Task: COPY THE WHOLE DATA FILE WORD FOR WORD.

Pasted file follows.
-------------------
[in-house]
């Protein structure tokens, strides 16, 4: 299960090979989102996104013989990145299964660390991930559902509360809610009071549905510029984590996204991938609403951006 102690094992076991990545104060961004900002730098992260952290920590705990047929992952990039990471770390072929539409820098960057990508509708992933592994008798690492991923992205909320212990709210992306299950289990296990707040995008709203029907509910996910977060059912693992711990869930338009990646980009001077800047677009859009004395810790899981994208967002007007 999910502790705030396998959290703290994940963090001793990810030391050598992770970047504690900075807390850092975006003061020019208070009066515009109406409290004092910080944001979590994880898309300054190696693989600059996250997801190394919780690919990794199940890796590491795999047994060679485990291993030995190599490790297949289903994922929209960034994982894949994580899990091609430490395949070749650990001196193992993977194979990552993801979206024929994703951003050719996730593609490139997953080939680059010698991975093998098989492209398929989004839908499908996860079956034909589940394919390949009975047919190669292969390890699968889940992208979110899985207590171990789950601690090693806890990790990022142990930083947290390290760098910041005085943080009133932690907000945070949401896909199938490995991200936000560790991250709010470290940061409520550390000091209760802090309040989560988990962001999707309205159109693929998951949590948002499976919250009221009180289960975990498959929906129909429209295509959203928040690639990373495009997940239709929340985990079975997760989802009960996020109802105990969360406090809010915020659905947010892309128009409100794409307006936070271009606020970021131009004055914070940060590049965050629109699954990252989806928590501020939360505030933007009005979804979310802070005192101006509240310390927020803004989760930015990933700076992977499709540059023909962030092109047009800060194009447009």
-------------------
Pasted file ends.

[in-house]
């Protein structure tokens, strides 16, 4: 299960090979989102996104013989990145299964660390991930559902509360809610009071549905510029984590996204991938609403951006 102690094992076991990545104060961004900002730098992260952290920590705990047929992952990039990471770390072929539409820098960057990508509708992933592994008798690492991923992205909320212990709210992306299950289990296990707040995008709203029907509910996910977060059912693992711990869930338009990646980009001077800047677009859009004395810790899981994208967002007007 999910502790705030396998959290703290994940963090001793990810030391050598992770970047504690900075807390850092975006003061020019208070009066515009109406409290004092910080944001979590994880898309300054190696693989600059996250997801190394919780690919990794199940890796590491795999047994060679485990291993030995190599490790297949289903994922929209960034994982894949994580899990091609430490395949070749650990001196193992993977194979990552993801979206024929994703951003050719996730593609490139997953080939680059010698991975093998098989492209398929989004839908499908996860079956034909589940394919390949009975047919190669292969390890699968889940992208979110899985207590171990789950601690090693806890990790990022142990930083947290390290760098910041005085943080009133932690907000945070949401896909199938490995991200936000560790991250709010470290940061409520550390000091209760802090309040989560988990962001999707309205159109693929998951949590948002499976919250009221009180289960975990498959929906129909429209295509959203928040690639990373495009997940239709929340985990079975997760989802009960996020109802105990969360406090809010915020659905947010892309128009409100794409307006936070271009606020970021131009004055914070940060590049965050629109699954990252989806928590501020939360505030933007009005979804979310802070005192101006509240310390927020803004989760930015990933700076992977499709540059023909962030092109047009800060194009447009």